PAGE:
Many people in Lithuania feel that their voice is not heard, and they’re concerned about their own and their children’s future. People are unable to making a living from the income they earn; they don’t feel safe at work or in their home environment; and they’re concerned about the quality and availability of education, health, and social services. Most importantly, however, people no longer believe that something can change and, therefore, a significant number of Lithuanian citizens are leaving the country to seek a better life abroad. Once there, they work very hard creating prosperity, not only for themselves and their children, but also for their new country of residence.

I believe, however, that we can create a better life in here, in Lithuania. It depends entirely on to change our surroundings and overcome difficulties by helping each other. I grew up very different families: with my biological parents, then in a foster home and with a foster family. The experience I gained in my childhood has shaped my attitude that every decent person must help others. So, after graduation, I decided to link my future to helping people, especially those who, for one reason or another, face social exclusion, disrespect, and humiliation. I am currently working as an expert on human rights and am advising members of the Lithuanian Parliament and the non-governmental sector. Previously, I worked as a project manager and organizer of educational and social events, helping people to learn about cultural diversity and taking steps to reduce social exclusion. I also provided advice on legal issues.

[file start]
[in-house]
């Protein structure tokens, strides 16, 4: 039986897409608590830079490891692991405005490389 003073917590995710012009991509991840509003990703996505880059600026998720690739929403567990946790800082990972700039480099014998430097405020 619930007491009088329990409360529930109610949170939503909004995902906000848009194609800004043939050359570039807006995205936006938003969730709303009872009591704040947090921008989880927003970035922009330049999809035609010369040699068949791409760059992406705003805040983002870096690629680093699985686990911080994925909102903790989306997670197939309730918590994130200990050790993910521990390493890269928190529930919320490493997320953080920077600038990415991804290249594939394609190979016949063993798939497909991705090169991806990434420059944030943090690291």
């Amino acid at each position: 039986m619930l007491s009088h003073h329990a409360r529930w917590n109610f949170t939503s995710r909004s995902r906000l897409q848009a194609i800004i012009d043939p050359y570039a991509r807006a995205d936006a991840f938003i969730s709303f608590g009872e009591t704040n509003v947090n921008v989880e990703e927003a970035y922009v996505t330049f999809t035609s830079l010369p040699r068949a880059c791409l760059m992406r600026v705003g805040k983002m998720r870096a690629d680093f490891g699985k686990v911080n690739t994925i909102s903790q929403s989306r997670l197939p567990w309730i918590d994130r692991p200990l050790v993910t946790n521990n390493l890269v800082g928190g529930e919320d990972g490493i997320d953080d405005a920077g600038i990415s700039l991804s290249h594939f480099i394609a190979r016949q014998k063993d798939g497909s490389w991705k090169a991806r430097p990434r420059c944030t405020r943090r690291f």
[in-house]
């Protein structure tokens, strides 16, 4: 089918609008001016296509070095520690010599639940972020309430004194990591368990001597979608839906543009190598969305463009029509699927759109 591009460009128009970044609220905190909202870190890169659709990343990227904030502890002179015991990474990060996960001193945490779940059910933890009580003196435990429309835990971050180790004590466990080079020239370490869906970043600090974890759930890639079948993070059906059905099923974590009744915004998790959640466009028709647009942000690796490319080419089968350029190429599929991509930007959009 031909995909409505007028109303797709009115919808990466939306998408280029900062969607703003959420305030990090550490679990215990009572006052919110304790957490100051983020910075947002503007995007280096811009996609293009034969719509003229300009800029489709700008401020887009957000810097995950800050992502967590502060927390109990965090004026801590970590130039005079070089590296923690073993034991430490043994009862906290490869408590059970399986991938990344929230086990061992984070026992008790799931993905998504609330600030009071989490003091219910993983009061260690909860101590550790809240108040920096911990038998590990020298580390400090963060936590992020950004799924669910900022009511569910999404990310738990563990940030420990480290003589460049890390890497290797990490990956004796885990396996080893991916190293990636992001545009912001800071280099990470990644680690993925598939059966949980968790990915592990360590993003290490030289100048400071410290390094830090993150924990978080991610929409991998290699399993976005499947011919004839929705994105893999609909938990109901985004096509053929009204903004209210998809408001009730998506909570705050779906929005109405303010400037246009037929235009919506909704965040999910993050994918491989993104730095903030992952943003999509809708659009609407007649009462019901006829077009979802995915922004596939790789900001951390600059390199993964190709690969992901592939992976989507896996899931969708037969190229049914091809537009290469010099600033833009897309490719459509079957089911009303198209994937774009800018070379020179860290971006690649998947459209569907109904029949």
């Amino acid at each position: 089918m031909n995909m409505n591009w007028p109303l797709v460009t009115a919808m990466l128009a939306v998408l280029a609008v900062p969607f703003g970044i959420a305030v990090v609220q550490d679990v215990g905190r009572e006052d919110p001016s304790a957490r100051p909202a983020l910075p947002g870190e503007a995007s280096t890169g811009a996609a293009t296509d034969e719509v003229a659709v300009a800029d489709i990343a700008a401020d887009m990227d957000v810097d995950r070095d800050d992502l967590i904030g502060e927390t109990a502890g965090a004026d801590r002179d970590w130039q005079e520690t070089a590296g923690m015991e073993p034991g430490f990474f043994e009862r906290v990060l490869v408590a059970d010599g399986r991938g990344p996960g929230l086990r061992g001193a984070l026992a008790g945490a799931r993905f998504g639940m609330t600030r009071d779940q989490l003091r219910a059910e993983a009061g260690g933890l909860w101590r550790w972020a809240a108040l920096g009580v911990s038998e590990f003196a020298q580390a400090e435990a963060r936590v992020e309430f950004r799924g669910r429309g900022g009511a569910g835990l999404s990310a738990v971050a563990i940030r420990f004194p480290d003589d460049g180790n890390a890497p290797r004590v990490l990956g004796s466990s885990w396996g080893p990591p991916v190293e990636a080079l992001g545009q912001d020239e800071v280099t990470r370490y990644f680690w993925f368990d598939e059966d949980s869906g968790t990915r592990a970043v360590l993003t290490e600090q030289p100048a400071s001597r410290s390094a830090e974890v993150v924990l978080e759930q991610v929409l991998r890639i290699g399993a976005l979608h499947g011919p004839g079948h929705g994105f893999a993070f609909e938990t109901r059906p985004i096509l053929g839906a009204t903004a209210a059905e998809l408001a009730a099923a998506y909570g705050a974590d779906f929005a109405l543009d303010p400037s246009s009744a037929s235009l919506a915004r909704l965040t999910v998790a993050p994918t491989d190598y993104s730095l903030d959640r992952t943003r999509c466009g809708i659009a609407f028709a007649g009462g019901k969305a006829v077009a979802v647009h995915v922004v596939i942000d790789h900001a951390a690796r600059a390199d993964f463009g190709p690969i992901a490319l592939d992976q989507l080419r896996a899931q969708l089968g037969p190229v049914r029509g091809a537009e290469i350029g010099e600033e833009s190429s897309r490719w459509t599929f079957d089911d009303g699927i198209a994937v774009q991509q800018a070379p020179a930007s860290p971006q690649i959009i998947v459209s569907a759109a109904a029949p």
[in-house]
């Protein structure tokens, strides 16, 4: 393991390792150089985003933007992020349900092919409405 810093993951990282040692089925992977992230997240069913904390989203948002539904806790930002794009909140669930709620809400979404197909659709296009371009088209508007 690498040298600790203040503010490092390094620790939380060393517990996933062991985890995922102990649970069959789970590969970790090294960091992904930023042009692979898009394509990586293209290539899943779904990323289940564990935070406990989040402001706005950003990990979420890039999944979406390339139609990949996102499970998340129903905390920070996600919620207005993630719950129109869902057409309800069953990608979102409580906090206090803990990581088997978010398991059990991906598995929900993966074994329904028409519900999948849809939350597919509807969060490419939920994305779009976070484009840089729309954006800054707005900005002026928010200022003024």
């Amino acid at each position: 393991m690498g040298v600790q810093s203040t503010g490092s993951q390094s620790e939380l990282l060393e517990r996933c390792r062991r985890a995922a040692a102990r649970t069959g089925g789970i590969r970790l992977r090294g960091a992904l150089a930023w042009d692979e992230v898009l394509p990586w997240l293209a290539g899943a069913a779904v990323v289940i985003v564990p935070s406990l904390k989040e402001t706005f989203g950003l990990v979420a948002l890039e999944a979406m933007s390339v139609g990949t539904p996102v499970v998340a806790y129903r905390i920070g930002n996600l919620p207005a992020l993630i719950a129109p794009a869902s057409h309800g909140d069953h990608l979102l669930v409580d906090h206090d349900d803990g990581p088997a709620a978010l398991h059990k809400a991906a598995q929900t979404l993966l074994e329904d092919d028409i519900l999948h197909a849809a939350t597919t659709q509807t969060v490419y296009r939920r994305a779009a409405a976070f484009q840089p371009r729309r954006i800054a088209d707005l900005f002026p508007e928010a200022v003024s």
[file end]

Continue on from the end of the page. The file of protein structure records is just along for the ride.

In practice, I call this “cooperation policy”. By organizing various campaigns, I invite people to unite and make their voices heard, because fundamental change can only be achieved by working together. I seek to unite people from all walks of life, from urban and rural areas, people who still believe that by working together we can truly create a better life here, in Lithuania.

If I am elected to the Lithuanian Seimas, I will work with my colleagues to secure more rights and opportunities for every person, and I will continue my current work with non-governmental organizations, schools, and communities promoting initiatives that will bring change to Lithuania. It is my hope such change will make a difference not only in the lives of those who live here, but will also encourage the return of those who still wish to contribute to their country’s growth and prosperity.

My initial goals, if I am elected:

  • Education, Science and Culture:
    • Seek to increase funding for education, science and culture. Teachers, professors, cultural and social workers should not only be highly qualified, their work should be properly compensated. A good education must be accessible to everyone regardless of social status, ethnicity, or disability. Pursue higher education reform – universities should focus on the quality of students, not the quantity. Universities should welcome only motivated students, and educational programs must develop the critical thinking skills and openness of students and develop their abilities to adapt gained skills and knowledge in a knowledge-based economy.
  • Equal opportunities and equal rights for all citizens: